Onward and Upward
There was very little holding the U.S. and Canadian stock markets back in December. We had identified a possible headwind with a proposed round of tariffs set to take effect on December 15th. However, with a “Phase 1” trade agreement reached between the U.S. and China instead, and Trump’s impeachment being of no consequence to the markets, investor optimism continued to push stocks higher into the close of 2019.
Much of this optimism was and continues to be supported on several fronts:
- Monetary policy continues to be accommodative, which keeps money cheap, in turn supporting business growth and development, corporate share buy-backs, and consumer spending;
- A strong labor market and global wage growth along with healthy household balance sheets are both supporting consumer spending and fostering general investor optimism;
- As well as what appears to be a stabilization and even potential increase in projections for global trade, manufacturing and overall growth, which should bode well for further foreign investment both in Canada and emerging markets, where earnings revisions have already begun to trend higher.
Altogether, these are considered to be signs pointing towards what should be a another positive, albeit modest year of growth for global markets.
What are the risks?
Trade frictions and deglobalization risks continue to weigh on growth and have the potential to boost inflation. Also, as we have learned, investors and by association the stock market can be influenced by headlines, especially when company valuations are stretched, and markets are at all time highs.
A primary risk to growth in the coming year will be a breakdown in U.S.-China talks. This would undermine business confidence and cut growth short of expectations. Although a phase-one deal seems imminent, there has been little progress in solving structural difficulties of market access, state subsidies and intellectual property right violations and many current tariffs will remain in place.
Although there will likely be some turbulence along the way, both China and the U.S. have incentives to pause on their trade conflict in 2020. If trade pressures dissipate, that should allow global trading activity some breathing room in the coming year.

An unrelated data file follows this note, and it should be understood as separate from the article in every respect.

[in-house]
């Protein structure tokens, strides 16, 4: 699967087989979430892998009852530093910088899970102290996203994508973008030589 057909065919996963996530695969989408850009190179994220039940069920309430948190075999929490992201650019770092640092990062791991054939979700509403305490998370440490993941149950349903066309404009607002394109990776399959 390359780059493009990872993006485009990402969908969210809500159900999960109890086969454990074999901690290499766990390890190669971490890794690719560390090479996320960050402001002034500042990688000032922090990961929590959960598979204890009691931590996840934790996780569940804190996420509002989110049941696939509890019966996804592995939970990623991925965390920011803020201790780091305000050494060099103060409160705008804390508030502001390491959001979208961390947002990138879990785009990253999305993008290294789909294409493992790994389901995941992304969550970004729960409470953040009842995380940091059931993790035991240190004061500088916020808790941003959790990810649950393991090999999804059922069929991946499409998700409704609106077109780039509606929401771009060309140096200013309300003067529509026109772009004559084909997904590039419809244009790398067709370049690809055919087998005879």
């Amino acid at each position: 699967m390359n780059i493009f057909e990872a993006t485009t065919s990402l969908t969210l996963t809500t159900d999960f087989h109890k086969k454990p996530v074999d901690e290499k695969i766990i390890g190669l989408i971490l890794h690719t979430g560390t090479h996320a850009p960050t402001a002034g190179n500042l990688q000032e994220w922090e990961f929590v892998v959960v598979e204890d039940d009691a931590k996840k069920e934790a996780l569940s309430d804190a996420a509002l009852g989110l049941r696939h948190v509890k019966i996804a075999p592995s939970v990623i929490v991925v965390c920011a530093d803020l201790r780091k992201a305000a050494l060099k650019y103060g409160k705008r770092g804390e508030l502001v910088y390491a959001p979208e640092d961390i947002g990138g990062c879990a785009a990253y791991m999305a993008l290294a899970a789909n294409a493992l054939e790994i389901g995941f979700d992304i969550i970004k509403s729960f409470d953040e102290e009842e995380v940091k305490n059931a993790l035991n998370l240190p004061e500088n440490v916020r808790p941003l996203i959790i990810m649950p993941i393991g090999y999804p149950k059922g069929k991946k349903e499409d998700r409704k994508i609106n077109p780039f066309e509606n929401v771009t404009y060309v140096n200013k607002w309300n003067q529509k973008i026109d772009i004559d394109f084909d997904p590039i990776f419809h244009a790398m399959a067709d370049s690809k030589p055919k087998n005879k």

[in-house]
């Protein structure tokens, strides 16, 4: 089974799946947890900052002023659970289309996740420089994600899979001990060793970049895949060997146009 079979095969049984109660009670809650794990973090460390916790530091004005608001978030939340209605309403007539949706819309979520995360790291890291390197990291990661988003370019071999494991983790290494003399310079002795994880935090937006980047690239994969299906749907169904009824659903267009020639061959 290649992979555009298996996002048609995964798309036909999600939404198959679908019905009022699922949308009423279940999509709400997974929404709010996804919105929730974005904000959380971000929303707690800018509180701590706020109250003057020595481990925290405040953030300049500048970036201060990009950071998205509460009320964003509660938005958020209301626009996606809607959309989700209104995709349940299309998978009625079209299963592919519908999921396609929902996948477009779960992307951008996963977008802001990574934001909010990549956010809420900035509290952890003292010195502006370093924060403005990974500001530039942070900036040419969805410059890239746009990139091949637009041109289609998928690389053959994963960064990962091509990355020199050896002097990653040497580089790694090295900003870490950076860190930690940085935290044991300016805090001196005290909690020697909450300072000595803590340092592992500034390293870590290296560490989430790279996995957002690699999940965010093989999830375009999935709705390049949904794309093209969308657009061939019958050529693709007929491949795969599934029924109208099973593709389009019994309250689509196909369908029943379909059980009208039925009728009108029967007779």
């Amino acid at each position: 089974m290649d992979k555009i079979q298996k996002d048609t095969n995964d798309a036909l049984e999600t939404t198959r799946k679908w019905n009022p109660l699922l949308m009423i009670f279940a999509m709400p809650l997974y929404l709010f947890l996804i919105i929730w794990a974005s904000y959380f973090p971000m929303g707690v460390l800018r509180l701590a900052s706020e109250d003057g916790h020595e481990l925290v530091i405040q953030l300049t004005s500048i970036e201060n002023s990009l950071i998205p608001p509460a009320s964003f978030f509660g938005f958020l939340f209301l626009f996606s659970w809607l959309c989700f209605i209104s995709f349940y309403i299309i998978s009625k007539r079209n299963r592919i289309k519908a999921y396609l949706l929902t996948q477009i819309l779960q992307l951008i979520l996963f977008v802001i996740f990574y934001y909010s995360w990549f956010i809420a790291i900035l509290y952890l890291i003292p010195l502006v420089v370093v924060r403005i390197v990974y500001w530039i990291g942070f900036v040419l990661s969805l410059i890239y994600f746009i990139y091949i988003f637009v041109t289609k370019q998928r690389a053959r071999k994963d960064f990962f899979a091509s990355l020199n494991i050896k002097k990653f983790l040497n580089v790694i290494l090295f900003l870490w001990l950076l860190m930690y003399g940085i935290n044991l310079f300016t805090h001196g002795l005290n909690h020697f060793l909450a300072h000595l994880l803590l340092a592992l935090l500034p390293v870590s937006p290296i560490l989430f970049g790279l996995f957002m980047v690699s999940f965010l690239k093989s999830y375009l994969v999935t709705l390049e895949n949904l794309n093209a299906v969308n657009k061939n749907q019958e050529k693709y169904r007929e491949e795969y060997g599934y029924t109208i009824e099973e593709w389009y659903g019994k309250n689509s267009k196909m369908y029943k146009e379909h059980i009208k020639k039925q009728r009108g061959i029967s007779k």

While accommodative monetary policies around the world continue to support the potential for an upswing in global growth, interest rates are nearing lower bounds and monetary policy will likely be less of a driver in markets this year.
With more modest expectations for growth in 2020, there is less room for the kind of dovish surprises from central banks that fueled multiple expansion in 2019.
Inflation may also be a risk this year in the U.S. due to increases in capacity utilization, tighter labor markets and rising wages. Supply chain disruptions from deglobalization have also added costs at a time when tariffs have already raised input prices, U.S. labor markets are tight and there is rising wage growth overall.
Middle East Tension
The recent escalating issue between the U.S. and Iran regarding the Trump-ordered assassination of Iranian Guard commander Soleimani initially caused significant pressure in the overnight futures markets. However, this potential confrontation was quickly discounted as immaterial to the current uptrend as Iran’s military response was limited and both sides seem to have de-escalated.
Nonetheless, if these actions strain relationships in the Middle East further, the knock-on effects on energy prices and trade may factor into to capital spending plans for many companies and slow global growth expectations overall.
Markets Ahead of Themselves?
With U.S. and Canadian stock markets beginning 2020 at all time highs, company valuations are stretched, meaning that share prices are expensive, which begs the question as to whether the markets have gotten a little ahead of themselves.
Because markets never move in a straight line, a moderate pull back may be a growing probability in the short term. We are watching to see how this latest round of corporate earnings go since, in order to support current valuations and further growth, we need to see earnings revisions to the upside. This would be a contrast to much of what we heard in the early part of 2019 and suggest companies are considering better days to come.
The Political Wild Card